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For kids like me who discovered indie film in the early 90's (and by indie film we meant Jim Jarmusch, Hal Hartley & Spike Lee), this should be a great way to celebrate Mothers Day:

From the Pioneer Theater's site:

"Join us for this one-time only double bill
bringing together for the first time in New York

HENRY FOOL (1997) and its sequel FAY GRIM (2006)
two major works from acclaimed filmmaker Hal Hartley

special guests include:

Hal Hartley, Thomas Jay Ryan, Richard Sylvarnes, Kyle Gilman,
S.T. VanAirsdale (The Reeler),
and others to be announced

Simon (James Urbaniak), a shy garbage man, lives with his sister (Parker Posey of PARTY GIRL and WAITING FOR GUFFMAN, among dozens of other movies) and mother, who both treat him with minimal respect. Into Simon's life comes Henry Fool (Thomas Jay Ryan), a heavy-drinking self-proclaimed great writer who goads Simon into writing an enormous poem. The poem becomes the source of great controversy, proclaimed by some as a great work of art, denounced by others as perverse trash. As Simon's star rises, he tries to draw attention to Henry's work as well, to little avail. Though the premise seems simple, Henry Fool takes on something of an epic sweep as it follows the effects of fame on Simon's and Henry's lives. This rumination on art and inspiration was hailed by some critics as the best film yet by writer-director Hal Hartley (TRUST, SIMPLE MEN, AMATEUR), while others felt it brought out his worst self-indulgences. All movies written and directed by Hartley defy easy interpretation, and HENRY FOOL is no exception. Still, it's a rare film that even tries to tackle such subjects, let alone does so with a combination of intelligence and humor (ranging from verbal quirkiness to scatological embarrassment).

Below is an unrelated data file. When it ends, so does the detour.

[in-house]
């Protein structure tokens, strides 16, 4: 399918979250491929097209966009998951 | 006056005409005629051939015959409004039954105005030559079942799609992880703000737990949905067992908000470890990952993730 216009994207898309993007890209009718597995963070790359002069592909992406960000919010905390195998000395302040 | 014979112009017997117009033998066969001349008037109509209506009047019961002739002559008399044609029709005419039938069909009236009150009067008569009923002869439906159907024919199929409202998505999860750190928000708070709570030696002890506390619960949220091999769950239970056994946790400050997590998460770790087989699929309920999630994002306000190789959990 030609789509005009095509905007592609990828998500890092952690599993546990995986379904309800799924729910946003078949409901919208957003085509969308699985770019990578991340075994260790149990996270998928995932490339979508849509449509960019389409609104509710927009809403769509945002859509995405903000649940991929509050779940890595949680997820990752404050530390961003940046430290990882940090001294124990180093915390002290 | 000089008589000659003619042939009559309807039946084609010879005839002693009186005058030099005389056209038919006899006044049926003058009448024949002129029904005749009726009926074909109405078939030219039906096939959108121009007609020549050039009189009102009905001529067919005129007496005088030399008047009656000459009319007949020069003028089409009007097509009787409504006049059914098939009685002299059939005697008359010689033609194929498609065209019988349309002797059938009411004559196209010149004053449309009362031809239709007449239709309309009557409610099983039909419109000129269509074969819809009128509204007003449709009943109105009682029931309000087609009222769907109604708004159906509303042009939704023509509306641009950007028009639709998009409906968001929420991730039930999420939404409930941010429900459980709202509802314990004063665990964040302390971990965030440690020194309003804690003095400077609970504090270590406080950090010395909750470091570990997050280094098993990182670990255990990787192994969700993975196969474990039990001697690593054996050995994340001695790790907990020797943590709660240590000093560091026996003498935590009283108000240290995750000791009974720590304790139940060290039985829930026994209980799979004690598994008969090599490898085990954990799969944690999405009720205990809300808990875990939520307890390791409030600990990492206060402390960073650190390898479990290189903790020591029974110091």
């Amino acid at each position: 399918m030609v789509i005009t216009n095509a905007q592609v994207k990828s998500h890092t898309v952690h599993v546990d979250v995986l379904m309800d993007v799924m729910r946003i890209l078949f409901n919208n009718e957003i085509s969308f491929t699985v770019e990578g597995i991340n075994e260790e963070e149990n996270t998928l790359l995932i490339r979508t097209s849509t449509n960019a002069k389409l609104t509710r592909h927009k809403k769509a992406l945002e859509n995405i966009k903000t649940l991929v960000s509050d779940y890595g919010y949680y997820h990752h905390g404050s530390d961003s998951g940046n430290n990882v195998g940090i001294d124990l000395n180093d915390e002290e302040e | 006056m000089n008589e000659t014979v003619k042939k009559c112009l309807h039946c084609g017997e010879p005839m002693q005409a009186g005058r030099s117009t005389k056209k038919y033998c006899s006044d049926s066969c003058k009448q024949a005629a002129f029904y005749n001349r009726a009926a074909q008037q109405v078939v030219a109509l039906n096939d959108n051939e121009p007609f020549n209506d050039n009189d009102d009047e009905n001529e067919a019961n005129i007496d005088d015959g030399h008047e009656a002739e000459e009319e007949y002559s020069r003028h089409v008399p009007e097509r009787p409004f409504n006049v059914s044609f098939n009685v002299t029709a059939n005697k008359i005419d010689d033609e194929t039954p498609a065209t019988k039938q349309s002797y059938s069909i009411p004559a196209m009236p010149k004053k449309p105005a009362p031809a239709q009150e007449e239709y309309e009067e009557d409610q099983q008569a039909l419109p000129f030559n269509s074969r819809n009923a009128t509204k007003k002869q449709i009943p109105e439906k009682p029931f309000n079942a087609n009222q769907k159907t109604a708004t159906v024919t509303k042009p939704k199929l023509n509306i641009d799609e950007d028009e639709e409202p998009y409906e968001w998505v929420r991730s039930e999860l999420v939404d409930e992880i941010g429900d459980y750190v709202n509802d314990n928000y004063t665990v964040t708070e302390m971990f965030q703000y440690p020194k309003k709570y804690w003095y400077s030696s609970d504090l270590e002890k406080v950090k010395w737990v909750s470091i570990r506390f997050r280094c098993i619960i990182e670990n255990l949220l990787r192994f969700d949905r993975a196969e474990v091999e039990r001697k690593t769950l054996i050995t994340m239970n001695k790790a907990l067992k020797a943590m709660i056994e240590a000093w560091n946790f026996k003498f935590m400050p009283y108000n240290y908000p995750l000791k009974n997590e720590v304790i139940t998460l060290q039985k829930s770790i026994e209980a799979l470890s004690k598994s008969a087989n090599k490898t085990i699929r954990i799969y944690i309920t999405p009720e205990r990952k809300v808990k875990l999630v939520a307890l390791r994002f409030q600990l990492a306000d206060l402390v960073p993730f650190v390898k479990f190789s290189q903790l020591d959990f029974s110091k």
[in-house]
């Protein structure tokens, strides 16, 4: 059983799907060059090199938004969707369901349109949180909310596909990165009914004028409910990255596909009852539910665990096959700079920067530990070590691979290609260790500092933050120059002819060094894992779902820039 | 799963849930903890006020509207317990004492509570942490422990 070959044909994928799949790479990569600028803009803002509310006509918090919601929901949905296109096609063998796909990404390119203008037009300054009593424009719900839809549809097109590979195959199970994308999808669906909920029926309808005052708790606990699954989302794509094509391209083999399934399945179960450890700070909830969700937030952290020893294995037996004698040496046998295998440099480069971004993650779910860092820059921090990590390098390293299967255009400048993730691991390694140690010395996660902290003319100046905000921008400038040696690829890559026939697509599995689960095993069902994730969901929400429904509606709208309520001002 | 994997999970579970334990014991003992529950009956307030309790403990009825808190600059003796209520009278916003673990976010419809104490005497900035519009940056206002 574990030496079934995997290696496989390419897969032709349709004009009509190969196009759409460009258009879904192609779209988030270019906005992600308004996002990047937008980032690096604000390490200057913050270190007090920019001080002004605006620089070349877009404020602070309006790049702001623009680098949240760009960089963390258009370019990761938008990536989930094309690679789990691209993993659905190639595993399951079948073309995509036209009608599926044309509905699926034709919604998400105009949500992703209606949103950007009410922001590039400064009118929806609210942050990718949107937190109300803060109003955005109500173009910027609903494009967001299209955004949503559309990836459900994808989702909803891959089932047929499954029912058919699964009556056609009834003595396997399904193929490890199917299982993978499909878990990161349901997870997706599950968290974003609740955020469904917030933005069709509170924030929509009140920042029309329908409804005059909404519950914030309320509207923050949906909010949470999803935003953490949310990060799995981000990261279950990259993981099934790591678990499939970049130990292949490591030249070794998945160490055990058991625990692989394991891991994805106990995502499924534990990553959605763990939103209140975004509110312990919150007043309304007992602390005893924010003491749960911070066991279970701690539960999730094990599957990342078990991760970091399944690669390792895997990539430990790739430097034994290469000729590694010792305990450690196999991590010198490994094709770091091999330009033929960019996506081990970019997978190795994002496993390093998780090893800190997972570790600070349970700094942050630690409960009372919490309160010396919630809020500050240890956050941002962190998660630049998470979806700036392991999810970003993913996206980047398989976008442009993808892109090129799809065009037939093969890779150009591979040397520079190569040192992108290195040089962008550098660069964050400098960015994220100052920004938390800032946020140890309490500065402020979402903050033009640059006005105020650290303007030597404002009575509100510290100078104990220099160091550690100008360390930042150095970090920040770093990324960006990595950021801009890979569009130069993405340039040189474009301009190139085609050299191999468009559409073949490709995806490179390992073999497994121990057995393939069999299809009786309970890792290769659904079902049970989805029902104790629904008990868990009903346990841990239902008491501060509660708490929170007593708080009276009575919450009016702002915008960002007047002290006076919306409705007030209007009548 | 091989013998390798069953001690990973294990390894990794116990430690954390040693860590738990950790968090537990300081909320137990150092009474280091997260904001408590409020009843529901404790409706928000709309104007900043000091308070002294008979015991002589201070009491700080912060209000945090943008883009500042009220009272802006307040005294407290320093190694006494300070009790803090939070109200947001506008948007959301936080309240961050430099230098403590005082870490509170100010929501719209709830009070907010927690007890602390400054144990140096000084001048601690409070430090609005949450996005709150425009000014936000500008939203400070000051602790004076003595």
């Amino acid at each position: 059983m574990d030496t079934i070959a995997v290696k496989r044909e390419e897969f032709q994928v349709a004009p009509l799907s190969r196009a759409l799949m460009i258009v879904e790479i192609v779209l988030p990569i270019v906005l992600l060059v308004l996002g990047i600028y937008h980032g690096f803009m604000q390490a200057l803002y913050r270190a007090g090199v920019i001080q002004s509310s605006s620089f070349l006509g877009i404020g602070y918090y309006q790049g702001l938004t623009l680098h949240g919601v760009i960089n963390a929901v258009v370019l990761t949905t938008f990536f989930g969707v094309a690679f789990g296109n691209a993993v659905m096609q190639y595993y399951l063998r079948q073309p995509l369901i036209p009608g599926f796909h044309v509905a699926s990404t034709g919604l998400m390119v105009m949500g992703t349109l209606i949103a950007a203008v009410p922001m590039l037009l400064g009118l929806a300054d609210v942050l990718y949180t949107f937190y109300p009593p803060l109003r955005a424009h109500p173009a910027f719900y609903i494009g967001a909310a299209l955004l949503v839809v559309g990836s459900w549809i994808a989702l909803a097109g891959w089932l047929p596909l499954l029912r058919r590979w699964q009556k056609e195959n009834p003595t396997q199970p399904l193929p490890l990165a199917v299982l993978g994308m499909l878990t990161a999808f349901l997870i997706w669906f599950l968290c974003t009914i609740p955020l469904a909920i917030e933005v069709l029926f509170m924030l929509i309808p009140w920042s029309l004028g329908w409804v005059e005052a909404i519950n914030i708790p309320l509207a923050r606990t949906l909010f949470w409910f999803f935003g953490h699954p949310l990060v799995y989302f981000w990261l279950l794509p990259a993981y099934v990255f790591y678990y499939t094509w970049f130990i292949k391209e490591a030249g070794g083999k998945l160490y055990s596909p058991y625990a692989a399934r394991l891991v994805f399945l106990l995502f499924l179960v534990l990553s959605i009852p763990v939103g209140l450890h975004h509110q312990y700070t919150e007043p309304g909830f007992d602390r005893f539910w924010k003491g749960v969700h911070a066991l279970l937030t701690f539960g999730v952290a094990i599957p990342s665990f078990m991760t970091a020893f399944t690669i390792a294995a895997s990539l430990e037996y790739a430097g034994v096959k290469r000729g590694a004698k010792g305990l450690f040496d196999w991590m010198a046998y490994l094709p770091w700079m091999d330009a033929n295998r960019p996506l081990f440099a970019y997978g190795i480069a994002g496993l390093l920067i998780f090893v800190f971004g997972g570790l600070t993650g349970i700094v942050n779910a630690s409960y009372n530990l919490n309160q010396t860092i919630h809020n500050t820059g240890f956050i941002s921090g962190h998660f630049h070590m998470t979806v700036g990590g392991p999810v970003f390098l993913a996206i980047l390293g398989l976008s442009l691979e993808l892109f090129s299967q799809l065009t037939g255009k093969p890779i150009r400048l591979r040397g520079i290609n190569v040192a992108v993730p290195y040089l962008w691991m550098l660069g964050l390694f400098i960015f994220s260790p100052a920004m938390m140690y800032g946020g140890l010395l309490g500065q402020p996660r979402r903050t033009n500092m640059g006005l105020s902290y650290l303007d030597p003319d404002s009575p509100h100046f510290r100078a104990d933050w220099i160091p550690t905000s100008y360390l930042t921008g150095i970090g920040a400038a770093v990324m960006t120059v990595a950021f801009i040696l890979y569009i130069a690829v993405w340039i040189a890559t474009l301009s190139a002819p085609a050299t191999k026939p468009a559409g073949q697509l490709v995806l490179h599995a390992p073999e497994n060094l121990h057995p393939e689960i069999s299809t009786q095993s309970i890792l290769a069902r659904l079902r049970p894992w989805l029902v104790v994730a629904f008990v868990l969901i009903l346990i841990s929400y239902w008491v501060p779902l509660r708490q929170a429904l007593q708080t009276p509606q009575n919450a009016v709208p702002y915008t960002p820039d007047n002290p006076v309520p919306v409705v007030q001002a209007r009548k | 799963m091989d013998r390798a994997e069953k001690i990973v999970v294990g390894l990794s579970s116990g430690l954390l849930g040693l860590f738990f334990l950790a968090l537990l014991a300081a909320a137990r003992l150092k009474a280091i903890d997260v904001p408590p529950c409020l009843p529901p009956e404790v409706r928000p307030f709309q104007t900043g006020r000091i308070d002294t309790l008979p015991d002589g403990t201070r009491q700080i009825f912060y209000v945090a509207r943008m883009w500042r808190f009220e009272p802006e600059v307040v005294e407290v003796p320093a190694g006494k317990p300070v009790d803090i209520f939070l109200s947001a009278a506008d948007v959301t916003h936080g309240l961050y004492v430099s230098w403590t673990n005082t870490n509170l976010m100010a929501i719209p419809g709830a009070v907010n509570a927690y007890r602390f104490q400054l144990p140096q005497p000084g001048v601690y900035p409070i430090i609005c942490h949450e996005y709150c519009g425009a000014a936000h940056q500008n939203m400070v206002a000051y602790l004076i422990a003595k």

[synopsis adapted from]

Fay Grim, a single Mom from Woodside, Queens, is afraid her 14 year old son, Ned, will grow up to be like his father, Henry, who has been missing for seven years. Fay's brother Simon is serving ten years in prison for aiding in Henry's escape from the law. In the quiet of his cell, Simon has had time to think about the tumultuous years of Henry's presence among them--chronicled in Hartley's earlier film HENRY FOOL(1998). He has come to suspect that Henry was not the man he appeared to be. His suspicions are validated when the CIA asks Fay to travel to Paris to retrieve Henry's property. Her mission turns into a sprawling con-game, pitching Fay deep into a world of international espionage.
[synopsis from Magnolia Pictures]

Special thanks to Tom Prassis at Sony Pictures Classics, and Jeff Reichert from Magnolia Pictures."


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